I agree. Just because someone has a label / diagnosis does not mean that they need medications. Dr. Duncan McKinlay, a pscyhologist in Toronto Canada, does not agree that everyone who is given a diagnosis of Tourette Syndrome, needs medications. He should know... he has Tourette Syndrome. His website is www.lifesatwitch.com . However, there is no doubting that he presents the symptoms of this disorder... just watch him walking down a hall, as he whistles, barks, laughs, and so on. And you are correct that too often people go running off to the pharmacy to get "fixed". Just like doctors have given out anti-biotics for viral infections, for so many years, needlesly. It is up to the caregivers of children, to ask questions, and to decide whether or not medications are the answer for each child, individually. These labels do have a purpose. And as CYC's, we can use the knowledge that they provide, to enhance our approaches to our clients. When you know a child has Obsessive Compulsive Disorder, you understand that going for a walk to the store, may mean that your client has to stop every third step to readjust their socks. And an average 15 minute walk, may take you 45 minutes. You adjust accordingly. You don't wait to leave, until 20 minutes before the store closes.
You also said: "we can confidently expect that "Childhood Depression" will become an epidemic". How do we know it isn't already? At least, not anymore so than adult depression is. It's how we proceed that matters. Not all depression can be treated with medications, either.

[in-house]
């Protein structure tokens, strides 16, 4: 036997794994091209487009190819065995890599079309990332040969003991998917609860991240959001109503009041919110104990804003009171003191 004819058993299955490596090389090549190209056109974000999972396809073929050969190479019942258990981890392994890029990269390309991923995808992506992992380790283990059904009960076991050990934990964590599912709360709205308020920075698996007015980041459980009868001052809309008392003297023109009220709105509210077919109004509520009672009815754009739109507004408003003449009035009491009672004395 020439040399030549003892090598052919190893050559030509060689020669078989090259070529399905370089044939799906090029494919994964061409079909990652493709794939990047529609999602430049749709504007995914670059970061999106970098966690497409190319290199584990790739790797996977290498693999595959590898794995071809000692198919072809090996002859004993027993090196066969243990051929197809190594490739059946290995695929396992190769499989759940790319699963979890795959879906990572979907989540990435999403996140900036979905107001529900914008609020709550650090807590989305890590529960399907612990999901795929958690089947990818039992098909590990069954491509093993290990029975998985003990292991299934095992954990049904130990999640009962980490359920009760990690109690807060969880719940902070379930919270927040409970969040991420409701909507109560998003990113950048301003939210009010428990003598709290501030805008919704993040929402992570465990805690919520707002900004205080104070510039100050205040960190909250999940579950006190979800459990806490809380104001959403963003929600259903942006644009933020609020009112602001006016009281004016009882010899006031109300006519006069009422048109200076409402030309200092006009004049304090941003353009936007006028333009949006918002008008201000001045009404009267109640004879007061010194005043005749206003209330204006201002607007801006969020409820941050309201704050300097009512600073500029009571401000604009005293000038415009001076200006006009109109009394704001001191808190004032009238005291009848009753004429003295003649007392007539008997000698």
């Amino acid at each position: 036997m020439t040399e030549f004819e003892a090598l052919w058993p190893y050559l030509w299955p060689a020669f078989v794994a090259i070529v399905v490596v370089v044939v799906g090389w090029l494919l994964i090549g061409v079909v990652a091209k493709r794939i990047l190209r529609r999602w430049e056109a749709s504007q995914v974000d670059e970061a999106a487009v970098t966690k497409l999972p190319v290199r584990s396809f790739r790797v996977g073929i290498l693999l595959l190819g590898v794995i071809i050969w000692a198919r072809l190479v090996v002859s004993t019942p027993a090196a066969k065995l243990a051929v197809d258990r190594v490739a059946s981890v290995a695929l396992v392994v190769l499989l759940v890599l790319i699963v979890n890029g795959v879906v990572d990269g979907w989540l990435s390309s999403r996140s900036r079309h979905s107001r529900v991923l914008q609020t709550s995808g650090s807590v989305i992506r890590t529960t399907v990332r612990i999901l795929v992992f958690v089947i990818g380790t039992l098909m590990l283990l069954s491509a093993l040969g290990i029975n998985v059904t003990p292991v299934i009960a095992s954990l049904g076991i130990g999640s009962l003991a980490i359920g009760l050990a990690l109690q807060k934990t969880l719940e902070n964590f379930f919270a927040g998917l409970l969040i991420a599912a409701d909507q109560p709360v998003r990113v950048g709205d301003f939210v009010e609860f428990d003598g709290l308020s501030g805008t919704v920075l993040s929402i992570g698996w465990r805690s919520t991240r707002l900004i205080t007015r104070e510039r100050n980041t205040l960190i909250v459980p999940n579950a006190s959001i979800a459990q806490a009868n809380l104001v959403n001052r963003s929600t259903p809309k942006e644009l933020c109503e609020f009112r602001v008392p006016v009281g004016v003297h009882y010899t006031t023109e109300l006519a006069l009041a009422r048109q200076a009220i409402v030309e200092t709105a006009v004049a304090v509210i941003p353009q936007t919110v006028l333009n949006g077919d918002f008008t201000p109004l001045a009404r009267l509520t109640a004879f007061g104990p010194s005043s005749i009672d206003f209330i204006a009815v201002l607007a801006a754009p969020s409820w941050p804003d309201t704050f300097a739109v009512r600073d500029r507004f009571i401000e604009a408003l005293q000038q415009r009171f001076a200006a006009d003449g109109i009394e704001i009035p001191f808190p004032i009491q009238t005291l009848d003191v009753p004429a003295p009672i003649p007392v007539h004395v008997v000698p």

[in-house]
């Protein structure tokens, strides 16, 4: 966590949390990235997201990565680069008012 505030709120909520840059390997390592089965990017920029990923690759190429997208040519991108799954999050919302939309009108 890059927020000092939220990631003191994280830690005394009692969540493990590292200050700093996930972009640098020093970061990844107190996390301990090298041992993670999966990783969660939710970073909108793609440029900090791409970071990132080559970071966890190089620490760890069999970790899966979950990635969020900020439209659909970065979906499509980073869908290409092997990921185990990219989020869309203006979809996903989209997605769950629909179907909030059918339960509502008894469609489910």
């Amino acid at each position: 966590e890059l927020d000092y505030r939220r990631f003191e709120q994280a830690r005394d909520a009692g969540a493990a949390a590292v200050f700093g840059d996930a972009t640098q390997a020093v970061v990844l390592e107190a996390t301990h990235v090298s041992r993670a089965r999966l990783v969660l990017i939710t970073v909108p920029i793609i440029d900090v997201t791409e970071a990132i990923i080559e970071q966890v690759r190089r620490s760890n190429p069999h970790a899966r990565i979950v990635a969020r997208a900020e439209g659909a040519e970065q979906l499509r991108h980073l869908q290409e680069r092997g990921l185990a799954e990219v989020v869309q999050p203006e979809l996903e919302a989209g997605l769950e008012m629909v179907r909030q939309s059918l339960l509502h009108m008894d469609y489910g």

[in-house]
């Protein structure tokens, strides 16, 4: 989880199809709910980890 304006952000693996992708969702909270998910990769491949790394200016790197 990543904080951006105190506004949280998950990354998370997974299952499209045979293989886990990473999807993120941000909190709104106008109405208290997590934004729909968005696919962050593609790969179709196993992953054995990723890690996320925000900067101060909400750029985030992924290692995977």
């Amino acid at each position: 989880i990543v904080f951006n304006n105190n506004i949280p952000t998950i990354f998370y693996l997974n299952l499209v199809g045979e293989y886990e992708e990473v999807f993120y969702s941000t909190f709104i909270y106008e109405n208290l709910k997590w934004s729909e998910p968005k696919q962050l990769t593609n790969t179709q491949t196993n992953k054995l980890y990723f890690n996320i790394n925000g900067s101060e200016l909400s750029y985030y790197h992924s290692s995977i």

I remember growing up, and the doctors saying that children did not get headaches. My own daughter, has had Migraines.. not just headaches, since she was 6 years old. She's 17 now. Age, does not disqualify symptoms. A label does not mean medications are all that is available, or that there is a "fix", for it. A label provides us with potential behaviours to expect. A child with a bi-polar diagnosis, means that we have to expect he/she will have days of withdrawal, and other days of off the wall behaviour. A child with Tourette Syndrome, may wake up one morning, coughing, clearing their throat, and sniffling... it doesn't mean they have a cold, but could simply be the presentations of their Tourette Symptoms.
A child who has been labeled with Obsessive Compulsive Disorder, may not be able to hold their pen at school, in order to do their math exam... because they have to twirl it. So, as a CYC.. we know that how we can assist this child, is to take them aside, and give them the exam, orally, while scribing for them.
Assisting the child, to live the best they can, is in my honest opinion, the main purpose of all CYC's... Anyone interested in more information on Tourette Syndrome and on how to therapeutically present this syndrome to children and others, may check out my website at: www.freewebs.com/tic_and_twitch